Sunday, 17 January 2021

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The fight against violence and sexual exploitation of children begins at home

Amina Mohammed Out of The Shadows barn sexuellt vald FN 

4.10.2018 – At least 120 million girls under the age of 20 – about one in 10 – have been forced to engage in sex or perform other sexual acts since 2014. Millions more, including millions of boys, never tell anyone about being abused, for fear of stigma or reprisals. Today, the majority of the world's two billion children are exposed to violence.

Smartphones and developments in technology all entail new possible forms of exploitation of children – but technology also brings with it new possibilities for combating sexual exploitation of girls and boys around the world, said HM Queen Silvia of Sweden at a UN High Level Conference against sexual exploitation and abuse of children.

The Conference, hosted by the Swedish Mission to the UN, World Childhood Foundation USA, the Oak Foundation, the Global Partnership to End Violence Against Children and Together for Girls, convened leaders from governments, academia, civil society and the private sector to discuss child sexual abuse and exploitation.

During the event, a benchmarking tool developed by The Economist Intelligence Unit was officially launched. Known as “Out of the Shadows”, it covers 40 countries and assesses how effectively nations are addressing issues of child sexual abuse across four categories: the safety of the environments in which children evolve; the legal frameworks in place; the level of government commitment and capacity to address the issue; and the level of engagement of the private sector, civil society and the media.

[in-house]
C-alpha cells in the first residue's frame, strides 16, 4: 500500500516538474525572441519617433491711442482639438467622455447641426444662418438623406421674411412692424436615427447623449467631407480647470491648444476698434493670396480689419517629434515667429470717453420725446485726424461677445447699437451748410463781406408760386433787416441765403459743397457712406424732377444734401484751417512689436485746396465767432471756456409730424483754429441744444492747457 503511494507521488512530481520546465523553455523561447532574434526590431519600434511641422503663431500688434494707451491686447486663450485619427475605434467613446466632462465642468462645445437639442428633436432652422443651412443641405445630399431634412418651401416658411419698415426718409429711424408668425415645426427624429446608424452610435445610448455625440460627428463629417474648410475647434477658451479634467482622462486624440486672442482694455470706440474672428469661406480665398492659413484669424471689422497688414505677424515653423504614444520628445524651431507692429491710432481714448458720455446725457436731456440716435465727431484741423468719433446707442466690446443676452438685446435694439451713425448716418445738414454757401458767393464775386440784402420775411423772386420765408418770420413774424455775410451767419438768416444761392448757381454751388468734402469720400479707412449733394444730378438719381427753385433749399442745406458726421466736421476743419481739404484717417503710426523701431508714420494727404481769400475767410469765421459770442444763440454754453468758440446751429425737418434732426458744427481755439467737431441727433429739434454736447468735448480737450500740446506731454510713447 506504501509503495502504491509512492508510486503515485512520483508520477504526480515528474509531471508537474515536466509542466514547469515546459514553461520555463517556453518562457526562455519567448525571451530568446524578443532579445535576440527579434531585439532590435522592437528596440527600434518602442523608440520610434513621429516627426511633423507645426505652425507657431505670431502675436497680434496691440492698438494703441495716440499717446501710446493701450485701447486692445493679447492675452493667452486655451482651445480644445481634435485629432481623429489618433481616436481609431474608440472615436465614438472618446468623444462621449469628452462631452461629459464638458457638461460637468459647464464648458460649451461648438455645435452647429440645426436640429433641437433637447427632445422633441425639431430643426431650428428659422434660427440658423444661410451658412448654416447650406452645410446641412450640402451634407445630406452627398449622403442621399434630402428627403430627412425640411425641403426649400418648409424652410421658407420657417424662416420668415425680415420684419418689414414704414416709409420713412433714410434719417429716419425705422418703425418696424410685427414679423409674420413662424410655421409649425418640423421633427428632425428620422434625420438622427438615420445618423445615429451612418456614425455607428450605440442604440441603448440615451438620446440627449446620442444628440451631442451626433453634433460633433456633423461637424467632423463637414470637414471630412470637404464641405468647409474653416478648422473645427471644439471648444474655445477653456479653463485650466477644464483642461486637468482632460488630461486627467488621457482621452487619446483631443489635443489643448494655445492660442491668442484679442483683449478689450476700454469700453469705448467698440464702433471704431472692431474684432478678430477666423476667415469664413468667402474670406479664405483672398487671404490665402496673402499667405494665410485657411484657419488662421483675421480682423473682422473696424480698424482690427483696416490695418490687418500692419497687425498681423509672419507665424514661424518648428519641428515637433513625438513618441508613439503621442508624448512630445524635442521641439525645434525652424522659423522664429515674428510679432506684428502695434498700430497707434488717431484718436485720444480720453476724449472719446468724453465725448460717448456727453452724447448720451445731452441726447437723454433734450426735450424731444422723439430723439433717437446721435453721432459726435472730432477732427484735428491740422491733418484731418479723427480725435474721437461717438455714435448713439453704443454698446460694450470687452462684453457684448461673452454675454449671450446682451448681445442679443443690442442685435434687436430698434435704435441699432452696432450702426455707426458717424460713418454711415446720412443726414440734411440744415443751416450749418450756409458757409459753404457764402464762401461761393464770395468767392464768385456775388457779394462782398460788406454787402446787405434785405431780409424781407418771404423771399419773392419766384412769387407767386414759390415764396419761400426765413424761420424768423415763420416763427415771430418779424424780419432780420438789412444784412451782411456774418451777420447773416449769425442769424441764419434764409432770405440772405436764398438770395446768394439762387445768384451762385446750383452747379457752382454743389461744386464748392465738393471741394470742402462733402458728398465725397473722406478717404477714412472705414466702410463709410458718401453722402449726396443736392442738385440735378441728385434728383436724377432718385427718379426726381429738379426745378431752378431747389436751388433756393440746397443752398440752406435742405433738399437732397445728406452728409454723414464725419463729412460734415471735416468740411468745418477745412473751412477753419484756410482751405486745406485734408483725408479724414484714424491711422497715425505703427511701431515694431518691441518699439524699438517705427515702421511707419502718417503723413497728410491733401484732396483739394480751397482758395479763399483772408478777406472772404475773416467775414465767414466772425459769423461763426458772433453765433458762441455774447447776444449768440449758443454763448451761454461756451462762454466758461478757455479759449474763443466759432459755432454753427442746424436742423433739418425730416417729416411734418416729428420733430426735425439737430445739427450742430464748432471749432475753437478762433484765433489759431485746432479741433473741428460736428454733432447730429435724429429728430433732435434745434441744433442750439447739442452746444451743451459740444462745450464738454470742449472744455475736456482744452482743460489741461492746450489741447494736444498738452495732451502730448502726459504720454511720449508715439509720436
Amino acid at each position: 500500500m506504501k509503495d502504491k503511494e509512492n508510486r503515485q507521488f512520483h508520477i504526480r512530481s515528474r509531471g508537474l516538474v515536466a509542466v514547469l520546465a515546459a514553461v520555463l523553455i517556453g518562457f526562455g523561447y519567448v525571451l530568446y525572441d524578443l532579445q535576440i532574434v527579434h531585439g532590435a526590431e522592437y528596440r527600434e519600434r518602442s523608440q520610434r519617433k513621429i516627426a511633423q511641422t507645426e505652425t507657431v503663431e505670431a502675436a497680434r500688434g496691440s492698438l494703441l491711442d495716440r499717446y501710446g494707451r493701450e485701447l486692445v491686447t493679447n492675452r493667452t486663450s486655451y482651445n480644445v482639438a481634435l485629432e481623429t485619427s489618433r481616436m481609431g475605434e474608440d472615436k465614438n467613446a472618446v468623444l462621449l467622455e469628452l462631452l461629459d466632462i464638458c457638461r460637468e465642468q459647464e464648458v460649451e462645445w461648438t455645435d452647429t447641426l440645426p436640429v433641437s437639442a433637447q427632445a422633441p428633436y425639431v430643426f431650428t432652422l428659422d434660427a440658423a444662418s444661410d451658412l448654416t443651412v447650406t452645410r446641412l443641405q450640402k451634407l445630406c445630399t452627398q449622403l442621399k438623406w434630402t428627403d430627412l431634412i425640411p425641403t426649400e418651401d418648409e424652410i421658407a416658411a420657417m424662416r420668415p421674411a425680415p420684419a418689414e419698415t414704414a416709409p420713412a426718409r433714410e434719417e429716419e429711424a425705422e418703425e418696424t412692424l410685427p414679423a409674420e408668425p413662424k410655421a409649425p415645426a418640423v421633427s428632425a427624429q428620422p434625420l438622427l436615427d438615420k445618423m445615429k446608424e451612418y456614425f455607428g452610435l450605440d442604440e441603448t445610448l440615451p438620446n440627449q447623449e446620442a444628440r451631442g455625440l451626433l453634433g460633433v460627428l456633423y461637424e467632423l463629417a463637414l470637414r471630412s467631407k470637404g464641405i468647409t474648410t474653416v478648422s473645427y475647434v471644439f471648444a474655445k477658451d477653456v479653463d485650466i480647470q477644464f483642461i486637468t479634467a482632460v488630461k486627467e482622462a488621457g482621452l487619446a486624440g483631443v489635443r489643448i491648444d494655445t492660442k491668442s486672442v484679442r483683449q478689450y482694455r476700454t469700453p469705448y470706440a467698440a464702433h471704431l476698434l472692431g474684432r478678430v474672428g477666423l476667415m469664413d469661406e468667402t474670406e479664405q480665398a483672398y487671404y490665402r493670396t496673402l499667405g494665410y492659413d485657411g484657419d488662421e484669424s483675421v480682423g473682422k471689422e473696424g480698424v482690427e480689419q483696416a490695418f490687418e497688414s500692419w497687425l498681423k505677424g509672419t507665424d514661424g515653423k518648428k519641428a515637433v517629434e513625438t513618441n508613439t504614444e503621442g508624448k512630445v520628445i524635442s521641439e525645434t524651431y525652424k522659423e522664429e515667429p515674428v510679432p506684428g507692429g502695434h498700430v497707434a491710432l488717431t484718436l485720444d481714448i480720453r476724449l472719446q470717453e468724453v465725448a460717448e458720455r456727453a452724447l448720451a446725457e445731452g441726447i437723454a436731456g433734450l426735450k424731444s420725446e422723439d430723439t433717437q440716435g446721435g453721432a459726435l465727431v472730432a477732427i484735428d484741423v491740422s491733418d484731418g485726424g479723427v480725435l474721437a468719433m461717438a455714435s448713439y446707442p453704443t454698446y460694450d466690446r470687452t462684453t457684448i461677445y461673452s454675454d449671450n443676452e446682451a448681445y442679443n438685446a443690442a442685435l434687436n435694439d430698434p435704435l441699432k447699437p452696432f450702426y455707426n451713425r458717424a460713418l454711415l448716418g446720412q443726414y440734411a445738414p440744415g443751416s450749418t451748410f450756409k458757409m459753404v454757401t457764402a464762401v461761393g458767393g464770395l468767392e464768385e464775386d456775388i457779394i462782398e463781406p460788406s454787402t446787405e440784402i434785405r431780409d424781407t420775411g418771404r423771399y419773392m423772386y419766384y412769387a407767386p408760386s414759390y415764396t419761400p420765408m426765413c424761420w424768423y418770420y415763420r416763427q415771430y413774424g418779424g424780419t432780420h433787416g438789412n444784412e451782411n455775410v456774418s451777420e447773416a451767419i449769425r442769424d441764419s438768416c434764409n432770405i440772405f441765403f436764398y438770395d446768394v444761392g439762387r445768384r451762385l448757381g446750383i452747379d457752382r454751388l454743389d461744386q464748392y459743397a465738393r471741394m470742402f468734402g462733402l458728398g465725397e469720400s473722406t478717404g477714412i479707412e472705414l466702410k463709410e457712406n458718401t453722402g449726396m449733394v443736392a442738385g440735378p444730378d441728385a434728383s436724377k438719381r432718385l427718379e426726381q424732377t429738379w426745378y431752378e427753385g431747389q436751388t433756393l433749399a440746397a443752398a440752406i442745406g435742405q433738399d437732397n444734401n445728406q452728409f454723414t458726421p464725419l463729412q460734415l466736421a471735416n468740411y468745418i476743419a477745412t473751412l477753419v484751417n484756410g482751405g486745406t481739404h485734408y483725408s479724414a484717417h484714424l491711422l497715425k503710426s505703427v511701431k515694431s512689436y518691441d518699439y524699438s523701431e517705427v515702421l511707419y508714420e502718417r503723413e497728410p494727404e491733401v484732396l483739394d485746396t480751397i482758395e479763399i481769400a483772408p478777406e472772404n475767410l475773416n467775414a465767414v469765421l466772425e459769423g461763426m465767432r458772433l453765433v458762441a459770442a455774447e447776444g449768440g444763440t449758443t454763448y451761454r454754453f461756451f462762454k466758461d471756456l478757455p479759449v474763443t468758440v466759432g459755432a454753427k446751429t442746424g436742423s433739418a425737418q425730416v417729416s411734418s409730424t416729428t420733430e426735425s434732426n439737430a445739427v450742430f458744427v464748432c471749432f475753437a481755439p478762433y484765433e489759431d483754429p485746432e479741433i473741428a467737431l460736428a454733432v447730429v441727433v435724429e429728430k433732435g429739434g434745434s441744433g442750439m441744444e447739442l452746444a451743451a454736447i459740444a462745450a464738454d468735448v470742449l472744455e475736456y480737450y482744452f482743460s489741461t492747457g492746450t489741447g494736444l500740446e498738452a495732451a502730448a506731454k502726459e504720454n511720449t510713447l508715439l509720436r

“This index is not about pointing fingers”, said UN Deputy Secretary-General Amina Mohammed. ““All over the world, governments are updating their laws and policies to more effectively criminalize child sexual abuse and exploitation. Governments are also building systems to better protect and care for child victims. Civil society, the media and industry are key allies in these efforts.”

drottning silvia FN sexuell exploatering barn out of the shadows

HM Queen Silvia was welcomed by warm applause. “The Convention of the Rights of the Child remains the most widely ratified of all UN Conventions. Now that this Convention has been complemented by Sustainable Development Goal 16, target number 2 – which calls for ending abuse, exploitation, trafficking and all forms of violence and torture of children by 2030 – we have an unprecedented opportunity to intensify our collective efforts. An opportunity that we cannot afford to waste!”

The Index reveals that the wealthiest countries tend to have the highest rankings, but even so, their scores reveal critical gaps in terms of achieving all the necessary protective conditions for children. Much of the sexual violence is being widely shared over the Internet. “In terms of trends, and this is of course worrying, what we see in terms of online sexual abuse, is that a vast majority of the children we’re looking at are ‘white’ children…coming from the Western part of the world,” said Björn Sellström, Coordinator for Crimes Against Children for the inter-governmental crime-fighting organization INTERPOL.

“Let me say here: This starts in our homes”, said the Deputy Secretary-General. “Governments are not in our homes. This is about us. I have six children, one grandchild and I cannot possibly imagine that that would be allowed in my home, or at my neighbours, or the neighbour after that.”

Ms. Mohammed concluded: “Preventing violence and exploitation of children is everyone’s business, everywhere, at all times. We must address this challenge and break the silence.”

Sweden was the first country in the world banning all forms of corporal punishment of children.


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